Lynne Maquat Receives Canada’s Top Prize for Biomedical Research
Thursday, October 29, 2015
On October 29, Dr. Lynne E. Maquat received a 2015 Canada Gairdner International Award, for her work discovering and elucidating the mechanism of mRNA decay pathways. Dr. Maquat was accompanied during presentation of the award by University of Rochester President Joel Seligman, Dean Mark Taubman, and the US Ambassador to Canada, Bruce Heyman (see photo). The sold out annual black tie gala took place at the Royal Ontario Museum in Toronto, Canada and was attended by members of the health care, academic, private and public sectors. Among the attendees were Nobel Laureate Dr. Phillip Sharp, His Excellency the Right Honourable David Johnston, Governor General of Canada, and the Swiss and Japanese Ambassadors to Canada, who accompanied recipients of the Canada Gairdner International Award from those countries.
Leading up to this event, Dr. Maquat visited four local universities where she spoke to high school students about her personal story of how she became interested in research and what she hopes to achieve through her work. She also met with post-docs and graduate students at each university as well as speaking to faculty members about their research. Following the gala, Dr. Maquat attended and spoke at a 2015 Gairdner Symposium
RNA and The New Genetics at the University of Toronto, which she helped coordinate. Her last event occurred at the University of New Brunswick, Fredericton where she once again spoke to high school students
On being a Scientist: Uncovering the mysteries of life and met with post-docs and graduate students about their research. Dr. Maquat took every opportunity to be part of the National Program, where the goal of these programs is
to contribute to Canadian science culture and innovation, and to be part of the Student Outreach Programs where she helped realize one of the Gairdner Foundation’s missions
to inspire young people to consider a career in science, and to increase their awareness of the value of scientific research.
A local reception was also held to honor Dr. Maquat; pictures available here.
Lynne Maquat to Present Annual Hoffman Lecture
Thursday, April 9, 2015
Lynne Maquat, the J. Lowell Orbison Distinguished Service Alumni Professor in the Department of Biochemistry and Biophysics, will present the 17th annual Marvin J. Hoffman Lecture, "RNA and the New Genetics: From Bench to Therapeutics." The lecture begins at noon Friday, April 17, in the Class of '62 Auditorium (G-9425), Medical Center. RSVP to 273-5937 or firstname.lastname@example.org.
Blocking Cellular Quality Control Mechanism Gives Cancer Chemotherapy a Boost
Friday, March 27, 2015
A University of Rochester team found a way to make chemotherapy more effective, by stopping a cellular quality-control mechanism, according to a study published today in Nature Communications.
The mechanism is known as NMD (nonsense-mediated mRNA decay), and scientists found that exposing breast cancer cells to a molecule that inhibits NMD prior to treatment with doxorubicin, a drug used to treat leukemia, breast, bone, lung and other cancers, hastens cell death.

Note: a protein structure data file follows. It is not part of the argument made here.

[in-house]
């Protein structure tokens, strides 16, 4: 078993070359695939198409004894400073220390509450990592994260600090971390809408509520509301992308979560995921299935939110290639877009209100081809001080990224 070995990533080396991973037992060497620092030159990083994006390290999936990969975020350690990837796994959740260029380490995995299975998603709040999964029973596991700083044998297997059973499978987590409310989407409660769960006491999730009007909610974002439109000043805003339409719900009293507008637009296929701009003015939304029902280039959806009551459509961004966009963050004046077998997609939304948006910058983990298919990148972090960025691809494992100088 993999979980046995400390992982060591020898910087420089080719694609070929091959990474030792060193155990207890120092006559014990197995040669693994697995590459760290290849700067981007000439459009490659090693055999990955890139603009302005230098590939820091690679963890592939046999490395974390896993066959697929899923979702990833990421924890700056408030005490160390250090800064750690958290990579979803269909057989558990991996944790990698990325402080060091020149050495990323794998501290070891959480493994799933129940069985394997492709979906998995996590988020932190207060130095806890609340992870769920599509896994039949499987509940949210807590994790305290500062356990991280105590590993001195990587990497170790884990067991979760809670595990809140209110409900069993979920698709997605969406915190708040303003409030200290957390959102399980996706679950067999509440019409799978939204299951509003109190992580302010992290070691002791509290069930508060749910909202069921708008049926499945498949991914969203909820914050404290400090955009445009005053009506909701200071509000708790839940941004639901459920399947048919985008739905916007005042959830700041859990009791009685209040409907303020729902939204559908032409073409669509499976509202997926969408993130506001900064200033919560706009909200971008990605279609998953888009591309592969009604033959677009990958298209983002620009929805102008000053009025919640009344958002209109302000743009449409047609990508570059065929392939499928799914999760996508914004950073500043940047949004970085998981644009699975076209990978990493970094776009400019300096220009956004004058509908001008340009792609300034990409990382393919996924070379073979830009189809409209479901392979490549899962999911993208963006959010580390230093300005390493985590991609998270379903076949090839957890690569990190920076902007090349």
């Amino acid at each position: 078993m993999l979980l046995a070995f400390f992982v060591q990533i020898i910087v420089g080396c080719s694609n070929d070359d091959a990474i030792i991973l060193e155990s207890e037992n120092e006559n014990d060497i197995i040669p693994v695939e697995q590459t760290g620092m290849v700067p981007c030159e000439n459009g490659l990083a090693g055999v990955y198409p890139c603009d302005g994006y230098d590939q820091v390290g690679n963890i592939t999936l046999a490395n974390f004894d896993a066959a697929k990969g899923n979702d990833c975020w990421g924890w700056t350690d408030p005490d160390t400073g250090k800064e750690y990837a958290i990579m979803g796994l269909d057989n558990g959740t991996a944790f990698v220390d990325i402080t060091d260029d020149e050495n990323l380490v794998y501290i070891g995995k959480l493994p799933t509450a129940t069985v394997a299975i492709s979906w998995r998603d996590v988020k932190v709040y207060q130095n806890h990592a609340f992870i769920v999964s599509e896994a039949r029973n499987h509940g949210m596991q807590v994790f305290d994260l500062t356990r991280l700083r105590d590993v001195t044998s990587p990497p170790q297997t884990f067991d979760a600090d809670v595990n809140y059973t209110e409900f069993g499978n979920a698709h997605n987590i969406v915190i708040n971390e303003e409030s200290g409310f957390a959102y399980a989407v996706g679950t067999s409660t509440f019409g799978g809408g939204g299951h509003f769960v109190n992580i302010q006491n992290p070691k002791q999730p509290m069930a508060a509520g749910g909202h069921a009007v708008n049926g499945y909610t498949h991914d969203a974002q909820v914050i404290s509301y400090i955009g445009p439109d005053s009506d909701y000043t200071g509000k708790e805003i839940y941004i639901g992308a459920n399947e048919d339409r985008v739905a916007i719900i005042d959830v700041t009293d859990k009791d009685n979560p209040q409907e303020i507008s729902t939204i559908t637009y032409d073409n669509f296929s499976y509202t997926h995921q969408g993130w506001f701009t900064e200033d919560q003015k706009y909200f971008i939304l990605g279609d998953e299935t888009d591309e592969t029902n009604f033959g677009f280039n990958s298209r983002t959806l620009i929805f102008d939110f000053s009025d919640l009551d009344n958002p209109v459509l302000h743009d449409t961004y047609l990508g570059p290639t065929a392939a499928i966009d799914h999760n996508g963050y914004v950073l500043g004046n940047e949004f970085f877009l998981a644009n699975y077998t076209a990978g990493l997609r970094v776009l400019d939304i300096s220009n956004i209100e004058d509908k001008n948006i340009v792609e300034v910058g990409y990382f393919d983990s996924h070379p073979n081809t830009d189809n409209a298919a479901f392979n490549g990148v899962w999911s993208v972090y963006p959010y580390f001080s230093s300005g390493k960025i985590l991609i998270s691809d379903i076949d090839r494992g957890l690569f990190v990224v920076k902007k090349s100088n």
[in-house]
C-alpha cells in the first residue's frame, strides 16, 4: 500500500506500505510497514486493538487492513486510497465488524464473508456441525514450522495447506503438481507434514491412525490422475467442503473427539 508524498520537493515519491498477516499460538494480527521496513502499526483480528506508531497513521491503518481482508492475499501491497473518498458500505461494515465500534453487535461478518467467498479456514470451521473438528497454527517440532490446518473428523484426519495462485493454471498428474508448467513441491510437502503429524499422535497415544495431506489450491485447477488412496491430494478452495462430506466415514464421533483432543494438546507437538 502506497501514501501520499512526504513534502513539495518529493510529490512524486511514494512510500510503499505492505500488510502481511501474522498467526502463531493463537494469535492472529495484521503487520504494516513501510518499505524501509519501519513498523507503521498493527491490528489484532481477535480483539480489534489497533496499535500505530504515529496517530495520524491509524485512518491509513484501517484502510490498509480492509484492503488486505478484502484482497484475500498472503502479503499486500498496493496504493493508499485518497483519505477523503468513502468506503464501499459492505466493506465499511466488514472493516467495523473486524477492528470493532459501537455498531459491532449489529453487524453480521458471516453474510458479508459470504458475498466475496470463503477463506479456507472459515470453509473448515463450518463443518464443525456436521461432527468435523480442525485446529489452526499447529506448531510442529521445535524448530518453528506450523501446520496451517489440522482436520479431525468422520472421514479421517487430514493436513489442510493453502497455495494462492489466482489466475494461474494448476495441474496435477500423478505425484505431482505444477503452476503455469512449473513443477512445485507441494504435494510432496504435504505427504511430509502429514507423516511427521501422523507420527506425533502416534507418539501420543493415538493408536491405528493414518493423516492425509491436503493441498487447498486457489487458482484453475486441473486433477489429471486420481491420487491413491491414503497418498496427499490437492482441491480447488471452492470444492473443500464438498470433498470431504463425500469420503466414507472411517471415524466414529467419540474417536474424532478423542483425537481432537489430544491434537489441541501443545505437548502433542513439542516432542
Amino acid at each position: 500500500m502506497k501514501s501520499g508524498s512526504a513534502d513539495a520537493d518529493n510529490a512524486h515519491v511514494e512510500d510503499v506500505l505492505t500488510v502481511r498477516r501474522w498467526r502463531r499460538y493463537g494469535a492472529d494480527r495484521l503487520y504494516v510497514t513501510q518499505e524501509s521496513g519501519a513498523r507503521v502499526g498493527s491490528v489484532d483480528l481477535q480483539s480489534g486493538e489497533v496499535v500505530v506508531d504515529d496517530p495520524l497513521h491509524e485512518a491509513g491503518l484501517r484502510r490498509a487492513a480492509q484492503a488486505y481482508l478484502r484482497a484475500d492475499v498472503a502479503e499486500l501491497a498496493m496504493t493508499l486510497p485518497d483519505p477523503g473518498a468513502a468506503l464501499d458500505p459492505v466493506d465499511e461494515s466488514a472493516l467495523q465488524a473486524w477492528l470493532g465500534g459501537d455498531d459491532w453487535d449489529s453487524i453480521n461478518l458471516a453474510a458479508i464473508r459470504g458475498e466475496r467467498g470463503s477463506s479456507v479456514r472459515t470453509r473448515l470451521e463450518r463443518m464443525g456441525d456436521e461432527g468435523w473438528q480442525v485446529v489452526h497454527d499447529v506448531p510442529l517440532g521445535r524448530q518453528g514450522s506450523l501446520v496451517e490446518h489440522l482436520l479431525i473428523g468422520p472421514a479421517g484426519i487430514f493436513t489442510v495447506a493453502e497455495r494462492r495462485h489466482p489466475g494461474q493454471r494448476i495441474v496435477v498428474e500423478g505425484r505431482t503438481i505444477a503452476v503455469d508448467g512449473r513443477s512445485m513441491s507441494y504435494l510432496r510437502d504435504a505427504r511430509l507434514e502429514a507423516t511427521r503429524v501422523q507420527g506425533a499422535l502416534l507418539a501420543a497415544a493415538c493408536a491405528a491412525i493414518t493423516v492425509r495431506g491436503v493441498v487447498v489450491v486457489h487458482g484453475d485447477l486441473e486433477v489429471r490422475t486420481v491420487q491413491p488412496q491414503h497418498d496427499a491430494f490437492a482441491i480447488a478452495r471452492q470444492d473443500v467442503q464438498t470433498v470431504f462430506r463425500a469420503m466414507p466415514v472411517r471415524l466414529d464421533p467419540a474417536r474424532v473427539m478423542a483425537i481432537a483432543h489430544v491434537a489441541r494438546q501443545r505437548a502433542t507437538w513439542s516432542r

The research team, led by Lynne E. Maquat, Ph.D., director of the Center for RNA Biology at the University of Rochester, acknowledges that the work is in the early stages and a long way from being applied in humans. But, they believe their data provide insights that could lead to new treatment strategies for cancer patients in the future. Read More: Blocking Cellular Quality Control Mechanism Gives Cancer Chemotherapy a Boost
Lynne Maquat Receives 2015 Gairdner International Award
Thursday, March 26, 2015
Lynne E. Maquat, Ph.D. received the 2015 Gairdner International Award for the discovery and mechanistic studies of nonsense-mediated mRNA decay, a cellular quality control mechanism that derails the production of unwanted proteins in the body that can disrupt normal processes and initiate disease. She is one of five scientists honored with the award, which is given every year to recognize the achievement of medical researchers whose work contributes significantly to improving the quality of human life.
The J. Lowell Orbison Endowed Chair and Professor of Biochemistry and Biophysics at the University of Rochester Medical Center, Maquat is known around the world for her work on nonsense-mediated mRNA decay, which is critically important in both normal and disease states. She is considered the uncontested pioneer on the subject and in 2011 was elected to the National Academy of Sciences for her exceptional research, which has been published in more than 130 peer-reviewed scientific articles.
Maquat is the first scientist from upstate New York to receive the Gairdner International Award, which is recognized for its rigorous peer-led selection process. A panel of active Canadian scientists reviews all nominations and passes their recommendations to a board of two dozen senior scientists from across Canada, the United States, Europe, Australia and Japan. After in-depth study and review, board members cast votes for the nominees whose achievements rise above all others in their field. According to the Gairdner Foundation, of the 313 winners to date, 82 have gone on to receive a Nobel Prize in Physiology or Medicine, a testament to the quality of the awardees.
The award was also highlighted in the Opinion pages of Saturday’s Democrat and Chronicle in the Read More: Lynne Maquat Receives 2015 Gairdner International Award
Thumbs up, thumbs down section:
Thumbs up: For Dr. Lynne Maquat, who is one of five biomedical researchers from around the world to win this year's Gairdner International Award. The University of Rochester Medical Center scientist has joined a prestigious group. Since 1959, more than a quarter of the Gairdner International winners have gone on to win a Nobel Prize, too.